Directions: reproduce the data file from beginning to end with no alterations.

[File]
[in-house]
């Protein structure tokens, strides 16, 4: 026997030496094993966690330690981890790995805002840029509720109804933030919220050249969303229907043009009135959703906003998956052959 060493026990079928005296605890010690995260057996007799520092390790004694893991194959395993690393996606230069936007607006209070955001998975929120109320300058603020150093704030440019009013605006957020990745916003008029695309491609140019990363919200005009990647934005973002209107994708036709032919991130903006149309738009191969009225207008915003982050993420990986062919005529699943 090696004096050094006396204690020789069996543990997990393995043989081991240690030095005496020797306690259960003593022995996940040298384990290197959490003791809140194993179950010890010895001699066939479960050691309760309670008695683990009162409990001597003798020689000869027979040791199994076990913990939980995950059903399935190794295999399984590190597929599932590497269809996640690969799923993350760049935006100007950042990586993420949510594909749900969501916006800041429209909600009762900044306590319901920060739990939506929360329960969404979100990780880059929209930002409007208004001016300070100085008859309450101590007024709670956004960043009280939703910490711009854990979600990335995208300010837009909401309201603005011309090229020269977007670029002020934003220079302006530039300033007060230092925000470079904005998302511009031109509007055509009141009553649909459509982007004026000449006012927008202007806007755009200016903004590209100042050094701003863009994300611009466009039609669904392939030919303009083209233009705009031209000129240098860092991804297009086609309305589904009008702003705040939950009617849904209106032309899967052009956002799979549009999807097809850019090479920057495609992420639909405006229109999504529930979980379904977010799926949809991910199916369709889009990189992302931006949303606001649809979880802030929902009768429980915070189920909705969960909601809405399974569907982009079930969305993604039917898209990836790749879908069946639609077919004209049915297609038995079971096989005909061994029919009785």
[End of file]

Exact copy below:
[in-house]
């Protein structure tokens, strides 16, 4: 026997030496094993966690330690981890790995805002840029509720109804933030919220050249969303229907043009009135959703906003998956052959 060493026990079928005296605890010690995260057996007799520092390790004694893991194959395993690393996606230069936007607006209070955001998975929120109320300058603020150093704030440019009013605006957020990745916003008029695309491609140019990363919200005009990647934005973002209107994708036709032919991130903006149309738009191969009225207008915003982050993420990986062919005529699943 090696004096050094006396204690020789069996543990997990393995043989081991240690030095005496020797306690259960003593022995996940040298384990290197959490003791809140194993179950010890010895001699066939479960050691309760309670008695683990009162409990001597003798020689000869027979040791199994076990913990939980995950059903399935190794295999399984590190597929599932590497269809996640690969799923993350760049935006100007950042990586993420949510594909749900969501916006800041429209909600009762900044306590319901920060739990939506929360329960969404979100990780880059929209930002409007208004001016300070100085008859309450101590007024709670956004960043009280939703910490711009854990979600990335995208300010837009909401309201603005011309090229020269977007670029002020934003220079302006530039300033007060230092925000470079904005998302511009031109509007055509009141009553649909459509982007004026000449006012927008202007806007755009200016903004590209100042050094701003863009994300611009466009039609669904392939030919303009083209233009705009031209000129240098860092991804297009086609309305589904009008702003705040939950009617849904209106032309899967052009956002799979549009999807097809850019090479920057495609992420639909405006229109999504529930979980379904977010799926949809991910199916369709889009990189992302931006949303606001649809979880802030929902009768429980915070189920909705969960909601809405399974569907982009079930969305993604039917898209990836790749879908069946639609077919004209049915297609038995079971096989005909061994029919009785």